27. September 2013

Companies should take the time for innovations

In September, the 3rd Central Switzerland Economic Forum was held on the Pilatus on the topic of "Education – Innovation – Workforce". Paul Note, CEO of Geistlich Pharma AG, was the podium guest at the workshop "Innovation and knowledge transfer". With renowned representatives from business and education, he discussed the topic: What promotes innovations and drives the transfer of knowledge; where are the obstacles?


Paul Note, CEO of Geistlich Pharma AG, sees Central Switzerland as an extremely innovative region and lets the figures speak for themselves. Twenty two companies alone in the field of medical technology are domiciled in the region between Zurich and Lucerne. Innovation is not measured in patent rates but rather in stamina and durability in the implementation of sustainable improvements in the strict regulatory environment of medical technology.

Quality wins
Contrary to the general trend of higher, faster, further Note sees the image of Central Switzerland as being slow as an advantage and advises: “Companies should take the time.” Ultimately, it is about launching quality on the market – quality needs time. On the one hand, a company that develops slowly is accused of not being fast enough. On the other, it is shown that companies who launch products that are not fully developed onto the market disappear from the market as fast as they have appeared. In contrast, quality products work and establish themselves in the long term.

Need for life sciences training in Central Switzerland
With regard to appropriate training and the advancement of creativity, Note is highly satisfied with the basic training in Central Switzerland. When it comes to university education, Paul Note believes that there is still a dependence on supra-regional international educational establishments. He would very much welcome an expansion of the study opportunities in Central Switzerland towards life sciences. However, Note does not fear a cluster risk. He sees the cluster, among others with Roche and Novartis in Central Switzerland, as an opportunity.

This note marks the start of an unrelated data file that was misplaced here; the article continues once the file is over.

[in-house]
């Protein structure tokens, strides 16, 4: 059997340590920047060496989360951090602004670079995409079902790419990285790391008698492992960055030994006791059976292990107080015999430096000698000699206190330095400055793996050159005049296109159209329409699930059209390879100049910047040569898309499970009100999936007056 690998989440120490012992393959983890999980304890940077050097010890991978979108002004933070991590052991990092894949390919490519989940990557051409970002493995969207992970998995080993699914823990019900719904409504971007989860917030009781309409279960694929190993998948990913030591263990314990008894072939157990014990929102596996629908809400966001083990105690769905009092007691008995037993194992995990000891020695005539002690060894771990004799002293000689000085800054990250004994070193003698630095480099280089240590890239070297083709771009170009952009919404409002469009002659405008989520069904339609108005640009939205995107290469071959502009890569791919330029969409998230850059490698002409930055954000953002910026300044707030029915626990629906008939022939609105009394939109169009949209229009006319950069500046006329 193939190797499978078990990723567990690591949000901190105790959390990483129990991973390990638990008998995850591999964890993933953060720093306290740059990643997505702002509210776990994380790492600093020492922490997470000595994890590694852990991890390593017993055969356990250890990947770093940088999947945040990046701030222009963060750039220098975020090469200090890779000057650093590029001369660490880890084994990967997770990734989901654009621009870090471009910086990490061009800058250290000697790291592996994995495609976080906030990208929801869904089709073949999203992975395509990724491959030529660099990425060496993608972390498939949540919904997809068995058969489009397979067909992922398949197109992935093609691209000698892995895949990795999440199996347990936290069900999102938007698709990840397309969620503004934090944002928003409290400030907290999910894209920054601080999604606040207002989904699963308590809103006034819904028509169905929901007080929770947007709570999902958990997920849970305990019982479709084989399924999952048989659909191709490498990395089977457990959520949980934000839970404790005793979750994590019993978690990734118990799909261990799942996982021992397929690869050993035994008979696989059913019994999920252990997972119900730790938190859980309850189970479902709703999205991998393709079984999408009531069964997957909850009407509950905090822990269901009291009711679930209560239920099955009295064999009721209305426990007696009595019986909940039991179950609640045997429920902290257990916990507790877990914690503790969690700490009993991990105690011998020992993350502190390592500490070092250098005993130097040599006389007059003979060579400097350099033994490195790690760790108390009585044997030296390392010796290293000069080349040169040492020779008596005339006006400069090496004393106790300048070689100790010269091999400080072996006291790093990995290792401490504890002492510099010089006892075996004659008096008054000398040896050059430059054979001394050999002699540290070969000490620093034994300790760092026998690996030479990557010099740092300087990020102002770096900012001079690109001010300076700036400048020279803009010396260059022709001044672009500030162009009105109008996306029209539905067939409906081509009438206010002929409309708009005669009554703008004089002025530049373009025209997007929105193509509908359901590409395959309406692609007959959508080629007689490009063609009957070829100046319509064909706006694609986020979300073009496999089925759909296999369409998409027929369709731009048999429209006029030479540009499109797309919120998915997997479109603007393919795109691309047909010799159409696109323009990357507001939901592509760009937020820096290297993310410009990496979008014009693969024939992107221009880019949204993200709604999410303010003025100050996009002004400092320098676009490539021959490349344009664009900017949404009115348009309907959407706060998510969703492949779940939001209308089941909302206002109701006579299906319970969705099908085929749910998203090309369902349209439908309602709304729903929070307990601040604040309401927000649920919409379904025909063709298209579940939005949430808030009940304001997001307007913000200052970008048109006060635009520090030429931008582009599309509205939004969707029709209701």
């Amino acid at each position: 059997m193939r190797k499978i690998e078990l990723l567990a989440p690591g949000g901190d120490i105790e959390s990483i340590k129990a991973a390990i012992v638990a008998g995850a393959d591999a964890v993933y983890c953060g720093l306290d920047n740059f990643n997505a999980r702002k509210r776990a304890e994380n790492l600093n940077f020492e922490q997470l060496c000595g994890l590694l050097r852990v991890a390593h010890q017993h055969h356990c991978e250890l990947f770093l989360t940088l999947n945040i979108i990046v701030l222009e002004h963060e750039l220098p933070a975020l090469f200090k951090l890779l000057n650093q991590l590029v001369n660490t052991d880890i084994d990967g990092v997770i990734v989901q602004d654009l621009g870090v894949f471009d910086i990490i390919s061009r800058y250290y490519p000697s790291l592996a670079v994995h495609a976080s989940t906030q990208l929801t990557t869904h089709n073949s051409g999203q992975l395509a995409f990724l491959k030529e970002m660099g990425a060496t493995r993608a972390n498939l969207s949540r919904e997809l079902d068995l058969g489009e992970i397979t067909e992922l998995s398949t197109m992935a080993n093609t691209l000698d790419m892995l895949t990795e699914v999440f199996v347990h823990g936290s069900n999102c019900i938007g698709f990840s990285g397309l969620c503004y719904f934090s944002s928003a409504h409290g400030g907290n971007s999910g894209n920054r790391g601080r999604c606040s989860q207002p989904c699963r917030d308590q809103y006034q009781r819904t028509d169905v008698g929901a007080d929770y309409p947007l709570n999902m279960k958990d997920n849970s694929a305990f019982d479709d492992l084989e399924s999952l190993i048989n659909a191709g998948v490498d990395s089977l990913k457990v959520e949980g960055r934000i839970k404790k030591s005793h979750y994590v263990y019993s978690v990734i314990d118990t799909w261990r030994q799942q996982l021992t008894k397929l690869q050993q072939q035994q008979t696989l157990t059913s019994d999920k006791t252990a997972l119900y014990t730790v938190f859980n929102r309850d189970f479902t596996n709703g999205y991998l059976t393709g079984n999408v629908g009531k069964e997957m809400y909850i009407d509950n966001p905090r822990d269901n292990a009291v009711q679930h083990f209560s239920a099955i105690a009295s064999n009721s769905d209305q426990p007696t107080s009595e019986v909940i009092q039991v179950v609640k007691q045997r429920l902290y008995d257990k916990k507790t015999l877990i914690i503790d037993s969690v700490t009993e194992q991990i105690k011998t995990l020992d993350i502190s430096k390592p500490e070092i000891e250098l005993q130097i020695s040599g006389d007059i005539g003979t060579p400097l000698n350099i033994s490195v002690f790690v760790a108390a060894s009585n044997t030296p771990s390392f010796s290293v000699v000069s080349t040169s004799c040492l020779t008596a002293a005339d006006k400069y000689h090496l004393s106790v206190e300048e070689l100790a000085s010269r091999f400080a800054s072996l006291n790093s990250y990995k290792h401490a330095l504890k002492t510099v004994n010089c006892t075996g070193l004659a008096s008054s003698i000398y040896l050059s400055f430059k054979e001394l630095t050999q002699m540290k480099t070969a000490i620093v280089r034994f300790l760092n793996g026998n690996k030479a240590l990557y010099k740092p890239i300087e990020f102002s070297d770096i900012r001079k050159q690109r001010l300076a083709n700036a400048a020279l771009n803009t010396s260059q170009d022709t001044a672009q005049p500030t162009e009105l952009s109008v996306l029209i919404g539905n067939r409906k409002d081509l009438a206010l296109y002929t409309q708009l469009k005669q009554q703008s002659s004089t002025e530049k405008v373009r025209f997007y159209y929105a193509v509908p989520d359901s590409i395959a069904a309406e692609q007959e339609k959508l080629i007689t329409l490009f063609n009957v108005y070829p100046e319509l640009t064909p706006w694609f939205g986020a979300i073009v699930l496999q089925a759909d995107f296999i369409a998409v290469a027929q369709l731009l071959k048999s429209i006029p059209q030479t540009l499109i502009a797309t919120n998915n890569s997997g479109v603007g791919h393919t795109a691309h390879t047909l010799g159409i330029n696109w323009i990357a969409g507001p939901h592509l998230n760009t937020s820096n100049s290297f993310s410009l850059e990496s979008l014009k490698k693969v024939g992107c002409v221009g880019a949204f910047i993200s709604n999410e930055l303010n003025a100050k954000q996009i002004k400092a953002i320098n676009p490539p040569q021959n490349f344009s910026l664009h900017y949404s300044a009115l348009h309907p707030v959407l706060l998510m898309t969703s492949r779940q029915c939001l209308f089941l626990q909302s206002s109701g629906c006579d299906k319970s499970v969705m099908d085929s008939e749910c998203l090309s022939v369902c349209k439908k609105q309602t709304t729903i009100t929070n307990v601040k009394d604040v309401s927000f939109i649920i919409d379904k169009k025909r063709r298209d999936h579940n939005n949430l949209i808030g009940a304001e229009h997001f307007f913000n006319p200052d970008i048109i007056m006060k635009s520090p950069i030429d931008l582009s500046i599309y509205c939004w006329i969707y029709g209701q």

Awaken passion – as early as possible
Lateral thinking can also be expanded in Central Switzerland, but should not develop separately at the cost of focusing. Neither a silo mentality nor excessive dissipation is beneficial for innovations. Passion, will, curiosity – these three cornerstones for innovations need to be promoted as early as possible. The so-called TechDays at cantonal school level, for instance, are one possibility for companies to awaken passion amongst the employees of tomorrow.


Discussed innovation and knowledge transfer (from right to left): Paul Note, CEO Geistlich Pharma, Christiane Leister, Chairman of the Board of Directors and Group CEO Leister AG, facilitator Sita Mazumder, René Hüsler, Dean Lucerne University of Applied Sciences and Arts – Engineering & Architecture, and Ulrich Claessen, member of the Board of Directors mccs AG and member of the Board of Management maxon motor AG